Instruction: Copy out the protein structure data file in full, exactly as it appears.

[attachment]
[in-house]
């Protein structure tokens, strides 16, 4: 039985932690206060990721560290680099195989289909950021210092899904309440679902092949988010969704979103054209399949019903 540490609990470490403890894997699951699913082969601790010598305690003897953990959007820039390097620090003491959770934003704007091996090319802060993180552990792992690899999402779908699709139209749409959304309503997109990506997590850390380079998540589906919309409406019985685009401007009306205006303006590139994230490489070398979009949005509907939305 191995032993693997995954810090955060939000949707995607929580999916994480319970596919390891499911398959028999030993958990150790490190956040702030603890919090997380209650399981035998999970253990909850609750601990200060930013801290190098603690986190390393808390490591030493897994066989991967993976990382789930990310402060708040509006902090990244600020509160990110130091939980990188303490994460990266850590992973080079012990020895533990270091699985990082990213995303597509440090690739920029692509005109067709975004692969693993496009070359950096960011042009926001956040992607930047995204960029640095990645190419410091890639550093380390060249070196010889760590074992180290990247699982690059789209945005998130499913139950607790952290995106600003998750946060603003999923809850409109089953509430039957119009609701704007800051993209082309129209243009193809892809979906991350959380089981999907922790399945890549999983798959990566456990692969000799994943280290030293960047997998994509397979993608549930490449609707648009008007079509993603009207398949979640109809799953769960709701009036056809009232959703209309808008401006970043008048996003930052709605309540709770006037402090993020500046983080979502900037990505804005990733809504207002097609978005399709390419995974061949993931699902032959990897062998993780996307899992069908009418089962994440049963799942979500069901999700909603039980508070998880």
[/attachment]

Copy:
[in-house]
């Protein structure tokens, strides 16, 4: 039985932690206060990721560290680099195989289909950021210092899904309440679902092949988010969704979103054209399949019903 540490609990470490403890894997699951699913082969601790010598305690003897953990959007820039390097620090003491959770934003704007091996090319802060993180552990792992690899999402779908699709139209749409959304309503997109990506997590850390380079998540589906919309409406019985685009401007009306205006303006590139994230490489070398979009949005509907939305 191995032993693997995954810090955060939000949707995607929580999916994480319970596919390891499911398959028999030993958990150790490190956040702030603890919090997380209650399981035998999970253990909850609750601990200060930013801290190098603690986190390393808390490591030493897994066989991967993976990382789930990310402060708040509006902090990244600020509160990110130091939980990188303490994460990266850590992973080079012990020895533990270091699985990082990213995303597509440090690739920029692509005109067709975004692969693993496009070359950096960011042009926001956040992607930047995204960029640095990645190419410091890639550093380390060249070196010889760590074992180290990247699982690059789209945005998130499913139950607790952290995106600003998750946060603003999923809850409109089953509430039957119009609701704007800051993209082309129209243009193809892809979906991350959380089981999907922790399945890549999983798959990566456990692969000799994943280290030293960047997998994509397979993608549930490449609707648009008007079509993603009207398949979640109809799953769960709701009036056809009232959703209309808008401006970043008048996003930052709605309540709770006037402090993020500046983080979502900037990505804005990733809504207002097609978005399709390419995974061949993931699902032959990897062998993780996307899992069908009418089962994440049963799942979500069901999700909603039980508070998880």